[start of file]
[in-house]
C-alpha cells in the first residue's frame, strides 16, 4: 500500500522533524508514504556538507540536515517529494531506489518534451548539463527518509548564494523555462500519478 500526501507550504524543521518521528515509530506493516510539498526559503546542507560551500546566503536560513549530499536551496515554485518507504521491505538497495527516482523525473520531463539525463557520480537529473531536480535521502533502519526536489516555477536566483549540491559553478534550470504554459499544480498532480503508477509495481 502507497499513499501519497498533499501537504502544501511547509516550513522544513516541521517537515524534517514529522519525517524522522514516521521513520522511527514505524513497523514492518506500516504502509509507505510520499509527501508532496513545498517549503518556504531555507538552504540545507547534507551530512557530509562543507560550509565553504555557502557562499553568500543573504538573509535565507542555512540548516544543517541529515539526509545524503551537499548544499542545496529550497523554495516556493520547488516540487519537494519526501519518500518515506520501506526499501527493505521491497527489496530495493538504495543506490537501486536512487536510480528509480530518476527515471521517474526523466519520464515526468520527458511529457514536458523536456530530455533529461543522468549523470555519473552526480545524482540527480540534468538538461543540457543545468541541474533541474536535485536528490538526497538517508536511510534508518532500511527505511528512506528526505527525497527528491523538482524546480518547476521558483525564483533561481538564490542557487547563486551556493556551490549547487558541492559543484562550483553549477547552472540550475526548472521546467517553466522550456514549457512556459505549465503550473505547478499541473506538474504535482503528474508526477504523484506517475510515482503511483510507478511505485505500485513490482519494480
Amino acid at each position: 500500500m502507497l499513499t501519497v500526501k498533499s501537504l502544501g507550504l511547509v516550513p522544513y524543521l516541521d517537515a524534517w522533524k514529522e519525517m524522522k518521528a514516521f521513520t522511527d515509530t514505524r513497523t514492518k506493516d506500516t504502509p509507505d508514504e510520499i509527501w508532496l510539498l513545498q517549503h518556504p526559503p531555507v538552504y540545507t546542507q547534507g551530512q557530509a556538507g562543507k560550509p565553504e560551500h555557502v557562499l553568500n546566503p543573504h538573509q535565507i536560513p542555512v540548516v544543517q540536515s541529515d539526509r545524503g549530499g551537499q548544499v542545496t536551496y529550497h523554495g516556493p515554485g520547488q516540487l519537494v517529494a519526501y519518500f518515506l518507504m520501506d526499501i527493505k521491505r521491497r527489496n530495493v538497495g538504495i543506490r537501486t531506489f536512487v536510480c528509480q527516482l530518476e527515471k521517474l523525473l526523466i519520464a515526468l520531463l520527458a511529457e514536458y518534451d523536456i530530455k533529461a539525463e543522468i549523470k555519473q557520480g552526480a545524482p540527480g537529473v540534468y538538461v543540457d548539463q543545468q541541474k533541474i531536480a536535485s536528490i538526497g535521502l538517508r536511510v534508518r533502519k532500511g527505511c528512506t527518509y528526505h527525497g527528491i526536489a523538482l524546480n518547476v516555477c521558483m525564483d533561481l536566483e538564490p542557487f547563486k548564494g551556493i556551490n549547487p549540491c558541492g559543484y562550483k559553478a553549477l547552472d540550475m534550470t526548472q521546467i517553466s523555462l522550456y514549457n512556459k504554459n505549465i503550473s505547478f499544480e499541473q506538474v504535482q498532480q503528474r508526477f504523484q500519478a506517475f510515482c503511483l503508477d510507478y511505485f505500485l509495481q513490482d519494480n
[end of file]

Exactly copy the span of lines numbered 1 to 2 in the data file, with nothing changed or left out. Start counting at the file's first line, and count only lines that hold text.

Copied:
[in-house]
C-alpha cells in the first residue's frame, strides 16, 4: 500500500522533524508514504556538507540536515517529494531506489518534451548539463527518509548564494523555462500519478 500526501507550504524543521518521528515509530506493516510539498526559503546542507560551500546566503536560513549530499536551496515554485518507504521491505538497495527516482523525473520531463539525463557520480537529473531536480535521502533502519526536489516555477536566483549540491559553478534550470504554459499544480498532480503508477509495481 502507497499513499501519497498533499501537504502544501511547509516550513522544513516541521517537515524534517514529522519525517524522522514516521521513520522511527514505524513497523514492518506500516504502509509507505510520499509527501508532496513545498517549503518556504531555507538552504540545507547534507551530512557530509562543507560550509565553504555557502557562499553568500543573504538573509535565507542555512540548516544543517541529515539526509545524503551537499548544499542545496529550497523554495516556493520547488516540487519537494519526501519518500518515506520501506526499501527493505521491497527489496530495493538504495543506490537501486536512487536510480528509480530518476527515471521517474526523466519520464515526468520527458511529457514536458523536456530530455533529461543522468549523470555519473552526480545524482540527480540534468538538461543540457543545468541541474533541474536535485536528490538526497538517508536511510534508518532500511527505511528512506528526505527525497527528491523538482524546480518547476521558483525564483533561481538564490542557487547563486551556493556551490549547487558541492559543484562550483553549477547552472540550475526548472521546467517553466522550456514549457512556459505549465503550473505547478499541473506538474504535482503528474508526477504523484506517475510515482503511483510507478511505485505500485513490482519494480